You might have noticed that in addition to my digital products on Creative Market and similar marketplaces - I also sell home decor DIY prints on Etsy. This is because it was fairly easy for me to take some of these elements and implement them as printable JPGs for people to download and print at home. Easy money, right? Wrong. Here's all the ways I failed at Etsy all the ways I learnt from that:
1) I didn't do any market research. So one of the first things I did was spend about 2 weeks uploading my artwork to a dropshipping service and then connecting that to my Etsy shop. Whilst that got some interest, it didn't sell - at all. The reason to this - once I actually spent time researching the culprit and uncovered it - was that most of my competitors on Etsy had vastly cheaper prices for the printing services. I didn't have that option, so I had to rethink my strategy and ultimately went for digital files instead.
2) I thought spending $$$ on advertising was key. Wrooong. There is a variety of reason why something sells so the 'inhouse' Etsy advertising is just a drop in the sea. I ended up spending a lot of money on advertising and focused on the 5 products I had, ignoring the fact that constant updating and adding new products kicks your ass up the Etsy algorithm 'ladder' - but most crucially, I completely ignored tags.
3) I refused to spend time on tag research. Possibly the worst mistake to do. I have since learnt from my mistake and now spend at the very least half a day every once in a while inspecting trends in tags, competition as well as potential red flags - I use Marmalead for this task, which has greatly improved my profit from Etsy.
4) Testing was something only 'people after money' do and not 'true artists'. Ah, cringe. Basically, when you enter a new market you don't know shit. This was essentially myself when I started selling on Etsy. What I quickly figured out was that I had to AB test a lot of my products - does the dark background sell more than light? Does a bundle attract more than a single print? Does a % off get more attention than a certain amount off? Testing, testing, testing - and then weeding out the bastards that didn't work. Etsy ranks you higher depending on the sum of how well all your products are doing - so it's pretty important to chuck out the ones that don't work.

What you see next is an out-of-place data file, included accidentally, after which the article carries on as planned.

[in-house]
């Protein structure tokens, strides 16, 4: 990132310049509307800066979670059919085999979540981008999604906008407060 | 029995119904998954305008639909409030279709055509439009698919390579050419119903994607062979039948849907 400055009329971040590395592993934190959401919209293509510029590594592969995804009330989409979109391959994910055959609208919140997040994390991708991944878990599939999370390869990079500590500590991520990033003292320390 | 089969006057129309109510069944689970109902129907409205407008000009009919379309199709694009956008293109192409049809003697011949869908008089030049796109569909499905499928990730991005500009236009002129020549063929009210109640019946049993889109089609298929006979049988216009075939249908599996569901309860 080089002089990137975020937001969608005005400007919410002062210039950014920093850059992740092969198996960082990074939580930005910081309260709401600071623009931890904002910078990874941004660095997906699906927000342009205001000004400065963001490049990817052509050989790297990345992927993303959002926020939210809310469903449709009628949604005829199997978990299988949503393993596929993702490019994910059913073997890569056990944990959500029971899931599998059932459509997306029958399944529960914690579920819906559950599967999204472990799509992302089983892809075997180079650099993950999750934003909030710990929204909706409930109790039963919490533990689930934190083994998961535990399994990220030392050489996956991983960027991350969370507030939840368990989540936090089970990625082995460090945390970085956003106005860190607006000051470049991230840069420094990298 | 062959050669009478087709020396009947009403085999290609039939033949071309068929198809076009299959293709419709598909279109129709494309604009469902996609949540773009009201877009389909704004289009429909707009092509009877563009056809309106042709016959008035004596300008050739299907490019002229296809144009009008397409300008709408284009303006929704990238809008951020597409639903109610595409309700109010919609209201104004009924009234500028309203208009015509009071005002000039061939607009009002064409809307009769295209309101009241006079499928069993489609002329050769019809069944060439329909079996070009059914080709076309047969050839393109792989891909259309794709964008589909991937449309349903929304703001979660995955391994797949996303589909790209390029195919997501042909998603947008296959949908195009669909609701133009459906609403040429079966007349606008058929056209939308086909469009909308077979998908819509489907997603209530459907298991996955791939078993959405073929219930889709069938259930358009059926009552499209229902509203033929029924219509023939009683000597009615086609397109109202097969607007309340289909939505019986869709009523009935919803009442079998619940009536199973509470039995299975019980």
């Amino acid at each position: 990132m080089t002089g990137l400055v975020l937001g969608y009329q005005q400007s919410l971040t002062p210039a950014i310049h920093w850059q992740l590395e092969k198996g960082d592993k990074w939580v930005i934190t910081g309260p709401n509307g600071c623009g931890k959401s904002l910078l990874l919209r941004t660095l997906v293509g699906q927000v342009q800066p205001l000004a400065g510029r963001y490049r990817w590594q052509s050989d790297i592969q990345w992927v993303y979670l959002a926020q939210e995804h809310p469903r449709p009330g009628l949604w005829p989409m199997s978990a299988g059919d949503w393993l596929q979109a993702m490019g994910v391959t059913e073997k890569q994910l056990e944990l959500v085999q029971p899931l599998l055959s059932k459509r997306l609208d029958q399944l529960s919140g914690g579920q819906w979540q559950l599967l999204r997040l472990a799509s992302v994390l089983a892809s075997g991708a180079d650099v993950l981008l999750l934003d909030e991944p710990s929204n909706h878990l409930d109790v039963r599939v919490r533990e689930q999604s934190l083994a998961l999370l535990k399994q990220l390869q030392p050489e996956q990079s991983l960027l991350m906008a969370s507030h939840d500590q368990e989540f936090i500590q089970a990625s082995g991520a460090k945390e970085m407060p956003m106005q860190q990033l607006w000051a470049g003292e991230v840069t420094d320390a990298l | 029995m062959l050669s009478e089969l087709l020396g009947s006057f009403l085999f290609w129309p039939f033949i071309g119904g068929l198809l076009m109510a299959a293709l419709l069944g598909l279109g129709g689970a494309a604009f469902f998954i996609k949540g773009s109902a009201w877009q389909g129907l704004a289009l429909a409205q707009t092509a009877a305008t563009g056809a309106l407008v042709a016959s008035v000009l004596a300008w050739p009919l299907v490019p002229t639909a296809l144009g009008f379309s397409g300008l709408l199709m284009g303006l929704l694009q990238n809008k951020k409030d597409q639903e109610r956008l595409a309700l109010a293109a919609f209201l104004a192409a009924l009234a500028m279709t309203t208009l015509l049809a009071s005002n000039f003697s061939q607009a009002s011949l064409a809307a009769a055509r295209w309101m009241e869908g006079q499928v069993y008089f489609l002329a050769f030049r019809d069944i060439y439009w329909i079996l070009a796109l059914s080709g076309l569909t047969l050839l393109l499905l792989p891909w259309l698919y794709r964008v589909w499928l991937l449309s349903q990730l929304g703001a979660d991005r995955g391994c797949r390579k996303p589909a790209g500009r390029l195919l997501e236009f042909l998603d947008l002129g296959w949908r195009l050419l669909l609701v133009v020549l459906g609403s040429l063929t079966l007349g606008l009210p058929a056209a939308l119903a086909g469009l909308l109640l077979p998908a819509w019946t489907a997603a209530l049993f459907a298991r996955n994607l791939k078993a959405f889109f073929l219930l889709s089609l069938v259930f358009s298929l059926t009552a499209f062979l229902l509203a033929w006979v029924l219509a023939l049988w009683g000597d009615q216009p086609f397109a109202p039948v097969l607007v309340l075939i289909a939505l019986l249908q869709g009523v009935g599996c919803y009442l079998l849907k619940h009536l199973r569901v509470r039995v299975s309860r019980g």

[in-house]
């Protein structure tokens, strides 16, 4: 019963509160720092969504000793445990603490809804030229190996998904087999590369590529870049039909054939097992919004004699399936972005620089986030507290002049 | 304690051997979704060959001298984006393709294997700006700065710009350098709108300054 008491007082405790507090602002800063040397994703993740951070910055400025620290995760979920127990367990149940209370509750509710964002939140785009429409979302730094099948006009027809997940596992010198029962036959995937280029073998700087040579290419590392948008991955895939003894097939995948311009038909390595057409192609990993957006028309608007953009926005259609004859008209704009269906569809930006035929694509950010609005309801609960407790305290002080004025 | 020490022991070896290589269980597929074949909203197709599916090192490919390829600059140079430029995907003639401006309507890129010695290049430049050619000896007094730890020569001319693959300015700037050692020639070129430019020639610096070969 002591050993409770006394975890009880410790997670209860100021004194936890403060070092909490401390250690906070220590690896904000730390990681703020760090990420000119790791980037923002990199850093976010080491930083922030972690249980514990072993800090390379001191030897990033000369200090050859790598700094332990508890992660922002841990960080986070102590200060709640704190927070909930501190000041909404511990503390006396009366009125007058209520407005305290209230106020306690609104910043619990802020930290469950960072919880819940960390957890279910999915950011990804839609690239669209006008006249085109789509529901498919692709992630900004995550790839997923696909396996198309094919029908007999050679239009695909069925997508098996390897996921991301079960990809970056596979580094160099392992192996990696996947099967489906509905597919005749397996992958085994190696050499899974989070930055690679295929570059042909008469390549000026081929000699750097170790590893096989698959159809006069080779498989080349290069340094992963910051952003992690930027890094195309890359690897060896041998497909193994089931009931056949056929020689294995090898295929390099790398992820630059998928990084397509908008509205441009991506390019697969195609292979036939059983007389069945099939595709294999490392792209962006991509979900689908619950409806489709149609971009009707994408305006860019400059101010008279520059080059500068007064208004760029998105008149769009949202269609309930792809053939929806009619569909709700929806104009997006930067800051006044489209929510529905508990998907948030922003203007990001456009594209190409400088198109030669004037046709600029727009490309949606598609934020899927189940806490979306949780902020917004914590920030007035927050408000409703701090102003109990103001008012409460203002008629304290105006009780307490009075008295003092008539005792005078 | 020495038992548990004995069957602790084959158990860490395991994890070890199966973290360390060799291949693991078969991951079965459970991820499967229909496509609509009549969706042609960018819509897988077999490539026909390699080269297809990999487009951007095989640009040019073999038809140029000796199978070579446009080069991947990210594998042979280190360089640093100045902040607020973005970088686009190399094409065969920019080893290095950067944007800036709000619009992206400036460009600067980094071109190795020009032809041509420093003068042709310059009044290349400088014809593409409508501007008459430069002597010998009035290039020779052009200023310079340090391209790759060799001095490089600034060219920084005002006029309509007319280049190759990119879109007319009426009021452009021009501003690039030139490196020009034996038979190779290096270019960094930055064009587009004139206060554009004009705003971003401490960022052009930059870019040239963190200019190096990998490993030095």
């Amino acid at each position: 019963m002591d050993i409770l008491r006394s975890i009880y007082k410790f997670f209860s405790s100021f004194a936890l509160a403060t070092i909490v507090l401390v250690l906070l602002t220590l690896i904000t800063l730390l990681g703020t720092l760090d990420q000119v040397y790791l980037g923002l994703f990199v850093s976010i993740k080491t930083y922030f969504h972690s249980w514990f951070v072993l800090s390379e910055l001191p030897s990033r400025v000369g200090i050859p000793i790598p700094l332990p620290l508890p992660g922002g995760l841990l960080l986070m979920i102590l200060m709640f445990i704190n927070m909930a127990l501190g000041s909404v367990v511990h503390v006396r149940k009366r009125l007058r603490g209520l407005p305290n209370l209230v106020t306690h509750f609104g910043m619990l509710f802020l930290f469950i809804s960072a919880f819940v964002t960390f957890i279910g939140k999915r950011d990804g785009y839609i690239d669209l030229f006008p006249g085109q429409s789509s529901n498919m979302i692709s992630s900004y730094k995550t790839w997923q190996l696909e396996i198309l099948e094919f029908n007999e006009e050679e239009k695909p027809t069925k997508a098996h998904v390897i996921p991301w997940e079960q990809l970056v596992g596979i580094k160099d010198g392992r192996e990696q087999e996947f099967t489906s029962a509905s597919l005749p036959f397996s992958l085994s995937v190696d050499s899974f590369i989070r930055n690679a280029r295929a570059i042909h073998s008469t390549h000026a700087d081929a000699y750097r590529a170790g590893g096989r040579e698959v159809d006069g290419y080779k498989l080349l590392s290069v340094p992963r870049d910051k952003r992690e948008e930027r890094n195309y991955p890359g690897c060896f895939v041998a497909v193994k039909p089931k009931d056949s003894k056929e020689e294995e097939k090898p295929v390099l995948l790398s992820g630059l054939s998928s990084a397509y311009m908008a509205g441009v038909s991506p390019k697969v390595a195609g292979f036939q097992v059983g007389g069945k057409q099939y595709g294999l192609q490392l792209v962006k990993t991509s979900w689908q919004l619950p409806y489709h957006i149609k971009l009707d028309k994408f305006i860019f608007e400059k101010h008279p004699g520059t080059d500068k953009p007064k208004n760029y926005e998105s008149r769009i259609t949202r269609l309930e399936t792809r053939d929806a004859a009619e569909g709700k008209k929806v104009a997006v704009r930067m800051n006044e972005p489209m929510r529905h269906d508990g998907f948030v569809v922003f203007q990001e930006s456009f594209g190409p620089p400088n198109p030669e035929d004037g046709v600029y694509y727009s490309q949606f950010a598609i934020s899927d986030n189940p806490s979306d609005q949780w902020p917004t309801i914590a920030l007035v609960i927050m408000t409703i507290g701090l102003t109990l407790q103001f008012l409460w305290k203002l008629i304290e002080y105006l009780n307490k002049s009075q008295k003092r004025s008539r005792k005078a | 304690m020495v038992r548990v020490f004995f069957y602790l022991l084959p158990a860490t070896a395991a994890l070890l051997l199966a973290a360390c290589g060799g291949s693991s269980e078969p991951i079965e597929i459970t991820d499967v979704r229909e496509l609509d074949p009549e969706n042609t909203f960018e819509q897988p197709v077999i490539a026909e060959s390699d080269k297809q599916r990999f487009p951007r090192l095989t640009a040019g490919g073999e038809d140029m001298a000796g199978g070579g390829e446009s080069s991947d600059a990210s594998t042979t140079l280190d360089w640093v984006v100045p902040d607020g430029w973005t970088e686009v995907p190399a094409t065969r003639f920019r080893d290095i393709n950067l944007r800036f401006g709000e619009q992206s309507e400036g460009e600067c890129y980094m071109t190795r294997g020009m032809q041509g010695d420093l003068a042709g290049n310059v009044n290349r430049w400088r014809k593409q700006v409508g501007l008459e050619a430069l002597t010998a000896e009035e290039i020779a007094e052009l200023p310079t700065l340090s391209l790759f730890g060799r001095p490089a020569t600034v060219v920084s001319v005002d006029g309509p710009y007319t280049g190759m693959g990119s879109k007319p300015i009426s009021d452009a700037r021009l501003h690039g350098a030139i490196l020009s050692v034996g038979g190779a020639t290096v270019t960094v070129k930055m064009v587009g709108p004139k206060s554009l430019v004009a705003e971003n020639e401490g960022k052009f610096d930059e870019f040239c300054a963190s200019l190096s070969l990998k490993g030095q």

5) One day, you can just leave it be and it makes you money, right? I actually did this a couple of times; had a good sale increase, then I left it for a couple of week and it literally went down to zero. The reason to this is that Etsy ranks you higher depending on how active you are and updating your shop (I've heard some people even tweak EVERY product every day to rank higher, but I'm too lazy for something like that) so it incredibly important to be in motion all the time. Another one is to update your tags every once in a while - especially taking in account seasonal differences.
6) I only did one format of each print. I recall seeing other people do different files and I thought eh, who's got time for that? Well apparently, only me. It's almost crucial to have different ratios (I do international paper, 2:3, 3:4, 4:5) as people will either a) constantly keep messaging you for a different format or b) just refrain from buying anything from you. I know it's tedious, but in the long run it will save you a lot of time.
7) Forgot about Pinterest. Every living soul that sells on Etsy spends an inordinate amount of time diligently pining their products to Pinterest. Somehow, I thought it's not really worth it and blatantly ignored it for a while until I realised I was shooting myself in the foot. Pin every single photo onto your boards - but be smart about it. I've now devised a strategy where I spend zero money on advertising, but I still get a solid 5k views and at least 300 clicks a month. That's 300 potential customers - with no ads. I'll put together another post to explain this further soon!
I hope this helped if you're looking to sell digital products on Etsy - remember to keep testing and weeding out the non successful products and eventually, you'll get to a point where you understand your customer and know exactly what to make in the future.
I also made a post on All The Times I Failed On Creative Market, if you're interested in learning from my mistakes there too!
As always, if you want more helpful posts on how to make $$$ doodling and drawing, subscribe to my email list below! I routinely send out tips, tools, trends and other helpful bits!